New York has been a great venue for the Longines Global Champions Tour (LGCT) final. I expected it to be a little more difficult to get around, but it worked out to be really simple using the ferries. The views were amazing, the ring and warm-up were a really good size and there was plenty of space for the horses to walk around.
The arena surface was a little loose on the first day, but the team worked hard on it and it improved every day. This is typical of the LGCT — Jan Tops is at every show checking everything and if something isn’t right, he gets it fixed. I don’t know how he has the energy, but it means the tour steps up every year. The standard and the level of prize money is always increasing.
The final has previously been later in the year, in Doha, but the new date means horses can go to New York, then have a good break before the GC Playoffs in Prague.
With the Nations Cup final in Barcelona just a week after New York, riders had to prioritise as horses couldn’t do both. The likes of Pieter Devos and Ben Maher — who were in with a shout of the overall title — chose to bring their best horses to New York, while I am taking my top horse — Ann Thompson’s Balou Du Reventon — to Barcelona, because it’s Ireland’s final chance to earn a ticket to the Olympics.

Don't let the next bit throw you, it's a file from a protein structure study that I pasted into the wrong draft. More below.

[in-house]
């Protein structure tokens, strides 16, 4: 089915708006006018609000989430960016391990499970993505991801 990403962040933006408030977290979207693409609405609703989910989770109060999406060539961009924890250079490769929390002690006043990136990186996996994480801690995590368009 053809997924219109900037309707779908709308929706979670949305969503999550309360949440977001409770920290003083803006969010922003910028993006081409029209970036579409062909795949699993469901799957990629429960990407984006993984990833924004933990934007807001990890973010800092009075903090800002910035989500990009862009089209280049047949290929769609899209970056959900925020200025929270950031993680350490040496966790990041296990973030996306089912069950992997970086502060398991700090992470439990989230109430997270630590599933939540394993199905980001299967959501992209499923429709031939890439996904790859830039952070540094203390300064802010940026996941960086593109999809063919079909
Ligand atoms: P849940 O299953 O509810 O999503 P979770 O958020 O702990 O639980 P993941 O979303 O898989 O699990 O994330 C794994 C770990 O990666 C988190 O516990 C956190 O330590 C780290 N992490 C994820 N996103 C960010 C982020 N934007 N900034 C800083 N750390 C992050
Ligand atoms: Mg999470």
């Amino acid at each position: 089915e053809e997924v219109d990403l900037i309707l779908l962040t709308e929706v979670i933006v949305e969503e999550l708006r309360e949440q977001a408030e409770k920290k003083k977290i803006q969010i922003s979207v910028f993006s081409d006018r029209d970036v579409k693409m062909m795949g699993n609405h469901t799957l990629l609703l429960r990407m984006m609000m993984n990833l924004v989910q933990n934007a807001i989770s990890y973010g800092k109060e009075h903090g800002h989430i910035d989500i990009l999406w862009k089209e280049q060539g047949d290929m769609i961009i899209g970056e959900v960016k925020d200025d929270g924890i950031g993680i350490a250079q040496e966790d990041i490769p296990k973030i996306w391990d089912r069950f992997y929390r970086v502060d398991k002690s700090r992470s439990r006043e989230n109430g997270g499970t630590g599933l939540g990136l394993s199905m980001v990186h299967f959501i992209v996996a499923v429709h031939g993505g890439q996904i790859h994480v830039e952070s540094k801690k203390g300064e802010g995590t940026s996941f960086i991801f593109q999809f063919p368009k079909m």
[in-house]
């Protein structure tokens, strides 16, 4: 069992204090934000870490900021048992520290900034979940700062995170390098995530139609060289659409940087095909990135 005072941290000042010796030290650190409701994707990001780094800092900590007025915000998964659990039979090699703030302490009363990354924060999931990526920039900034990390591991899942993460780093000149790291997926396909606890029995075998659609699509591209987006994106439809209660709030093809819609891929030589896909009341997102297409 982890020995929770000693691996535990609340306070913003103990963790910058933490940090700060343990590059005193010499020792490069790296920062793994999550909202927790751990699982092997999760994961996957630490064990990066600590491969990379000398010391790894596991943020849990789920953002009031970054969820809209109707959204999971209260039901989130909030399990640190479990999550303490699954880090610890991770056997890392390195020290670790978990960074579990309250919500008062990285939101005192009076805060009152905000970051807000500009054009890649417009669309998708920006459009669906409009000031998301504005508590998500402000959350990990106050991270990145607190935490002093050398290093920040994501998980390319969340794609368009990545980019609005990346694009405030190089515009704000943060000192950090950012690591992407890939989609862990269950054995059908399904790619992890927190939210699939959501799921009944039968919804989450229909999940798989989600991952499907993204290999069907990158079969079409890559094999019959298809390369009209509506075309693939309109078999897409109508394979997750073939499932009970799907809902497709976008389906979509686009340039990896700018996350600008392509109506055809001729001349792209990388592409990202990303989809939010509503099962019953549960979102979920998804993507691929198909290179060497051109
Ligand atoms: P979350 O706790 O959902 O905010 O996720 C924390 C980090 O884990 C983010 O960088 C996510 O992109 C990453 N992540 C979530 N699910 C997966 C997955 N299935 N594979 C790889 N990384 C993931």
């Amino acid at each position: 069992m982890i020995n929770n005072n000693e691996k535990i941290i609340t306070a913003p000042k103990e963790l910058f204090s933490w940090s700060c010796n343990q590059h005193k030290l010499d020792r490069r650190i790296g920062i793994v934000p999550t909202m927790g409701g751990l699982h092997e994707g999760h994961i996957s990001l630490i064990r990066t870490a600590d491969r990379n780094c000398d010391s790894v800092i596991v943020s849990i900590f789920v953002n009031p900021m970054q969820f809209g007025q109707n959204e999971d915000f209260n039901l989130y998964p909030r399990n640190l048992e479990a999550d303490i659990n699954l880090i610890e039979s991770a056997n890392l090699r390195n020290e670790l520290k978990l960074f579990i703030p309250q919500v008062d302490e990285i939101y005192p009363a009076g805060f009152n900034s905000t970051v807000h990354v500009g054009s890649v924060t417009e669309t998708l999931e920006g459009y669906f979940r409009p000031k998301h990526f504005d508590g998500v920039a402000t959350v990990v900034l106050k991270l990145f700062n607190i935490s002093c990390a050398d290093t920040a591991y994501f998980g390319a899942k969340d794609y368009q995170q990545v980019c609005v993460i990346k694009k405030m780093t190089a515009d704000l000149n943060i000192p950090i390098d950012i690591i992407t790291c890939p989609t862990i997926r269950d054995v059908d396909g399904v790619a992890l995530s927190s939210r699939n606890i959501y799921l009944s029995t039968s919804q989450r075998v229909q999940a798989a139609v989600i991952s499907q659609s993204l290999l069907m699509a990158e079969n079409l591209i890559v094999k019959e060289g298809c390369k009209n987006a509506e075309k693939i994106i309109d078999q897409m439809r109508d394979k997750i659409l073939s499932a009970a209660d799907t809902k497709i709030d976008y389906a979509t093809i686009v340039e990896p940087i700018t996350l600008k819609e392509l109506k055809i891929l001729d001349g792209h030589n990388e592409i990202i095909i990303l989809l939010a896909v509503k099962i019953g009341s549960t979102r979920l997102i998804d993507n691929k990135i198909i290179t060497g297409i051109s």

The Irish team all know we need to get this done — we didn’t do well enough at the Europeans and we have to put everything into trying to qualify for Tokyo.
On to Prague
I haven’t done that many LGCT shows this year, but I’ve had an incredible tour, with four top-four grand prix placings, including a win in Chantilly.
It’s usually older horses who do well at Globals because they are experienced in smaller rings, but I’m particularly excited about the horse I own with Ann, Classic Dream, a nine-year-old who was incredible in London and would have been clear in the grand prix at Saint Tropez, too, had I not made a stupid mistake.
Our Global Champions League (GCL) team, the Paris Panthers, was unlucky — Yuri Mansur should have been a major part of the campaign but some of his horses suffered injuries, although we still had some decent results.
The strongest teams are those with on-form, consistent riders, on horses they know well. London Knights, for example, have been a solid team for three years, with the same riders and experienced horses.
I did a stint commentating at the LGCT in Rome, which was fun although I’d rather be in the ring! My co-commentator Steve Hadley knows so much about the sport so it was interesting to talk through the classes with him. As a rider you tend only to concentrate on a few top riders or the horses who go like yours, whereas watching in detail I could clearly see where and why faults came.
This will be my first year jumping the super grand prix in Prague. Last year it was such a fun show — the venue is class, the showjumping was intense and Balou feels in very good form, so it should be really enjoyable to do it this year.
Ref Horse & Hound; 3 October 2019